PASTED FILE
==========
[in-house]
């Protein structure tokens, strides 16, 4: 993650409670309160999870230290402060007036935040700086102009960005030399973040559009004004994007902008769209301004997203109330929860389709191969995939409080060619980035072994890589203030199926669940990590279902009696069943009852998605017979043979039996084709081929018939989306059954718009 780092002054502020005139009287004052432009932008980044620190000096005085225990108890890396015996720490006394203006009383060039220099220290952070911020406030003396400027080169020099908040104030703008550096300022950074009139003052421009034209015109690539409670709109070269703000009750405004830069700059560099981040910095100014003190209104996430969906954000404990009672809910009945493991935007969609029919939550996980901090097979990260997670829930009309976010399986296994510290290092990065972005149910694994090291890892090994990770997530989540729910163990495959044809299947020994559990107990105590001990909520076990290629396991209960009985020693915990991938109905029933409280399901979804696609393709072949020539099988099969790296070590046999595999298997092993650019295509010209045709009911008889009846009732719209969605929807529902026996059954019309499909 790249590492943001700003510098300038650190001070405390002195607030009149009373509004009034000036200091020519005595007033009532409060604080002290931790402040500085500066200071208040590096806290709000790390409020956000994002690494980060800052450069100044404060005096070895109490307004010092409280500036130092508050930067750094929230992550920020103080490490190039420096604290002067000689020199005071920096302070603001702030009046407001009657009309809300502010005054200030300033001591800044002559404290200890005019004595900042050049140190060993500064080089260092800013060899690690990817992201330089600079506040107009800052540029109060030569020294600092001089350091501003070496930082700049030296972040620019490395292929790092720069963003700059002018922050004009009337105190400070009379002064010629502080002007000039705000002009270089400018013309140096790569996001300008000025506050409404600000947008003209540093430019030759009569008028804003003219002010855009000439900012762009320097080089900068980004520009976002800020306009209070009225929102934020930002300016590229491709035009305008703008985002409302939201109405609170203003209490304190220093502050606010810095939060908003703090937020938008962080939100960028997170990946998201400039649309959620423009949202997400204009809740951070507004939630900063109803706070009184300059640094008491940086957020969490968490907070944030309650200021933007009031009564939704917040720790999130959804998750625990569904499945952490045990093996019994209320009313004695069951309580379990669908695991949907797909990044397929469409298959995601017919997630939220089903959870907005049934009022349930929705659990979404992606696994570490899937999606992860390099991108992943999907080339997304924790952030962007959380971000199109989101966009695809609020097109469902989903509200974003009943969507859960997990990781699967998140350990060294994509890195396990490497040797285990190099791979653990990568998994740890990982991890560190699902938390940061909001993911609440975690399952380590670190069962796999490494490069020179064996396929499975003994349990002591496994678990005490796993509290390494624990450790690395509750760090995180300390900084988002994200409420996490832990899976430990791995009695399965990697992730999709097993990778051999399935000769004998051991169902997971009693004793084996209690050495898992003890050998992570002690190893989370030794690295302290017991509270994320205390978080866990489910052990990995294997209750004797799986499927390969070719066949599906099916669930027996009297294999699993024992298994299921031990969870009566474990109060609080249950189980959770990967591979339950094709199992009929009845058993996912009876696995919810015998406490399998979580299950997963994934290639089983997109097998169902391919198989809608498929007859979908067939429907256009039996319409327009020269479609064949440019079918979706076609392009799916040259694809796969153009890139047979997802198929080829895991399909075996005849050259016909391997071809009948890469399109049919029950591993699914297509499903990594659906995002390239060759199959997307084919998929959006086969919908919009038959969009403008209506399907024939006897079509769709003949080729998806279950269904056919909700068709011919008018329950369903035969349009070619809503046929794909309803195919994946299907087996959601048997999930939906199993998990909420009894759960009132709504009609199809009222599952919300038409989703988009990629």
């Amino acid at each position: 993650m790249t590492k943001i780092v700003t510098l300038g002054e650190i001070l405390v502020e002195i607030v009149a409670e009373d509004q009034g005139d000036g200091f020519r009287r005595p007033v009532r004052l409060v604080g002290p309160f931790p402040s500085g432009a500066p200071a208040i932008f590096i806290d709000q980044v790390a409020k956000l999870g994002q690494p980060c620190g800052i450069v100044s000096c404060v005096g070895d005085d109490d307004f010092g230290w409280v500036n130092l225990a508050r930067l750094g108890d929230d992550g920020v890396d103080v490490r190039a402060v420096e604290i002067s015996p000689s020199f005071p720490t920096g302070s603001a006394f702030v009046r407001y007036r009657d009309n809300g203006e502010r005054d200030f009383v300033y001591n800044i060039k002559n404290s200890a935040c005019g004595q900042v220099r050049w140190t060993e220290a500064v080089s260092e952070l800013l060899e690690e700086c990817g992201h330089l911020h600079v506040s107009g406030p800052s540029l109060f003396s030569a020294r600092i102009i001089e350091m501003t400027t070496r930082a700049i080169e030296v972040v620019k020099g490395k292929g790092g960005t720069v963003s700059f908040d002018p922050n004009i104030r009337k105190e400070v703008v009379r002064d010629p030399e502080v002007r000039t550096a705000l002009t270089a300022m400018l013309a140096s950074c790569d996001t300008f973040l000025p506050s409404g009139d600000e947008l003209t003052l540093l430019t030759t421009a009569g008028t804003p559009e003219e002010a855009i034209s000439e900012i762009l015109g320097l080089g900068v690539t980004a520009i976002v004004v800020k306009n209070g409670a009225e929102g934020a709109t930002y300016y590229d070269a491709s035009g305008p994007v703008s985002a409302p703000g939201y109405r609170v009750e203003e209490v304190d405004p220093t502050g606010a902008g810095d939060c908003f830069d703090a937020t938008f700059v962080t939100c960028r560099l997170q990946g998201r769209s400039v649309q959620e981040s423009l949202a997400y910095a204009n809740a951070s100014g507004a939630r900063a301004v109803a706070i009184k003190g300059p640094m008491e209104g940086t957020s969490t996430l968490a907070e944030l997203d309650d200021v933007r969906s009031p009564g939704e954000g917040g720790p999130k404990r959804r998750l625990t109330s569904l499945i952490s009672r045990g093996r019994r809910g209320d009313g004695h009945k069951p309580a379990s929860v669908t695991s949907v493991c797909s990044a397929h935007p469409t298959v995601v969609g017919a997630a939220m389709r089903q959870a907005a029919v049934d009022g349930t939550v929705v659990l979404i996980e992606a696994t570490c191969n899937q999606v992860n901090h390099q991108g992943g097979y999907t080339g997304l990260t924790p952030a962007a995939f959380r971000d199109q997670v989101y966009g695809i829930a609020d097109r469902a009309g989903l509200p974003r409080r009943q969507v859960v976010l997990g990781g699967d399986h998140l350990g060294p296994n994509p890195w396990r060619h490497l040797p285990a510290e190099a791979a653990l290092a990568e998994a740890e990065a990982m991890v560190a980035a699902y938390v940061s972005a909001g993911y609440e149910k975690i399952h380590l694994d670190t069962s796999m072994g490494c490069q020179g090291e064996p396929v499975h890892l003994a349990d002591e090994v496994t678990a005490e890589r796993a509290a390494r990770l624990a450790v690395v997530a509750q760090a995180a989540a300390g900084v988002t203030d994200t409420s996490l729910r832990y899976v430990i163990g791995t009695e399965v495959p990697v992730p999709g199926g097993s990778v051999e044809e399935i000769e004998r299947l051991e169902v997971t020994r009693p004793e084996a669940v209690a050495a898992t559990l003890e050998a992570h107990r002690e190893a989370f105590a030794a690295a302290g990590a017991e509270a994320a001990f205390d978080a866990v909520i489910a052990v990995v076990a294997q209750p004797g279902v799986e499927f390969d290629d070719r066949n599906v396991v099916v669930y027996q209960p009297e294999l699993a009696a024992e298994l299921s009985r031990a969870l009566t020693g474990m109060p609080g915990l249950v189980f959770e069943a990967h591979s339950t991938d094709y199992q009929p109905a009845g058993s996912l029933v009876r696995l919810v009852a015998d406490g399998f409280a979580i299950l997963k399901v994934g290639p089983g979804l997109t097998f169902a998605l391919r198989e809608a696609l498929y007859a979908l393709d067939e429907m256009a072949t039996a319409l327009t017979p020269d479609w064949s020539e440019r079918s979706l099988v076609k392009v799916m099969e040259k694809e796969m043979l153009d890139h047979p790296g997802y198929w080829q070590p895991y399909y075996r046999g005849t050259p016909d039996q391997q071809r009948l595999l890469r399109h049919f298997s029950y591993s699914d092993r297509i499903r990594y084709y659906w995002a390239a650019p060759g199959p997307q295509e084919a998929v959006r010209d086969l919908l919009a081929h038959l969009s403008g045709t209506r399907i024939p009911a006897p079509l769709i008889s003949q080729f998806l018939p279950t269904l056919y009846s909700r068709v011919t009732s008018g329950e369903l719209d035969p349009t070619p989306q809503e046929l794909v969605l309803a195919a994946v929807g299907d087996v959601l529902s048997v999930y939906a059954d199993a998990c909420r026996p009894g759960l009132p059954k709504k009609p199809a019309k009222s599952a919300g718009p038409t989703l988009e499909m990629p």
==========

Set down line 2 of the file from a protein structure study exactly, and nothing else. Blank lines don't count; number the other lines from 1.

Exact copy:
């Protein structure tokens, strides 16, 4: 993650409670309160999870230290402060007036935040700086102009960005030399973040559009004004994007902008769209301004997203109330929860389709191969995939409080060619980035072994890589203030199926669940990590279902009696069943009852998605017979043979039996084709081929018939989306059954718009 780092002054502020005139009287004052432009932008980044620190000096005085225990108890890396015996720490006394203006009383060039220099220290952070911020406030003396400027080169020099908040104030703008550096300022950074009139003052421009034209015109690539409670709109070269703000009750405004830069700059560099981040910095100014003190209104996430969906954000404990009672809910009945493991935007969609029919939550996980901090097979990260997670829930009309976010399986296994510290290092990065972005149910694994090291890892090994990770997530989540729910163990495959044809299947020994559990107990105590001990909520076990290629396991209960009985020693915990991938109905029933409280399901979804696609393709072949020539099988099969790296070590046999595999298997092993650019295509010209045709009911008889009846009732719209969605929807529902026996059954019309499909 790249590492943001700003510098300038650190001070405390002195607030009149009373509004009034000036200091020519005595007033009532409060604080002290931790402040500085500066200071208040590096806290709000790390409020956000994002690494980060800052450069100044404060005096070895109490307004010092409280500036130092508050930067750094929230992550920020103080490490190039420096604290002067000689020199005071920096302070603001702030009046407001009657009309809300502010005054200030300033001591800044002559404290200890005019004595900042050049140190060993500064080089260092800013060899690690990817992201330089600079506040107009800052540029109060030569020294600092001089350091501003070496930082700049030296972040620019490395292929790092720069963003700059002018922050004009009337105190400070009379002064010629502080002007000039705000002009270089400018013309140096790569996001300008000025506050409404600000947008003209540093430019030759009569008028804003003219002010855009000439900012762009320097080089900068980004520009976002800020306009209070009225929102934020930002300016590229491709035009305008703008985002409302939201109405609170203003209490304190220093502050606010810095939060908003703090937020938008962080939100960028997170990946998201400039649309959620423009949202997400204009809740951070507004939630900063109803706070009184300059640094008491940086957020969490968490907070944030309650200021933007009031009564939704917040720790999130959804998750625990569904499945952490045990093996019994209320009313004695069951309580379990669908695991949907797909990044397929469409298959995601017919997630939220089903959870907005049934009022349930929705659990979404992606696994570490899937999606992860390099991108992943999907080339997304924790952030962007959380971000199109989101966009695809609020097109469902989903509200974003009943969507859960997990990781699967998140350990060294994509890195396990490497040797285990190099791979653990990568998994740890990982991890560190699902938390940061909001993911609440975690399952380590670190069962796999490494490069020179064996396929499975003994349990002591496994678990005490796993509290390494624990450790690395509750760090995180300390900084988002994200409420996490832990899976430990791995009695399965990697992730999709097993990778051999399935000769004998051991169902997971009693004793084996209690050495898992003890050998992570002690190893989370030794690295302290017991509270994320205390978080866990489910052990990995294997209750004797799986499927390969070719066949599906099916669930027996009297294999699993024992298994299921031990969870009566474990109060609080249950189980959770990967591979339950094709199992009929009845058993996912009876696995919810015998406490399998979580299950997963994934290639089983997109097998169902391919198989809608498929007859979908067939429907256009039996319409327009020269479609064949440019079918979706076609392009799916040259694809796969153009890139047979997802198929080829895991399909075996005849050259016909391997071809009948890469399109049919029950591993699914297509499903990594659906995002390239060759199959997307084919998929959006086969919908919009038959969009403008209506399907024939006897079509769709003949080729998806279950269904056919909700068709011919008018329950369903035969349009070619809503046929794909309803195919994946299907087996959601048997999930939906199993998990909420009894759960009132709504009609199809009222599952919300038409989703988009990629």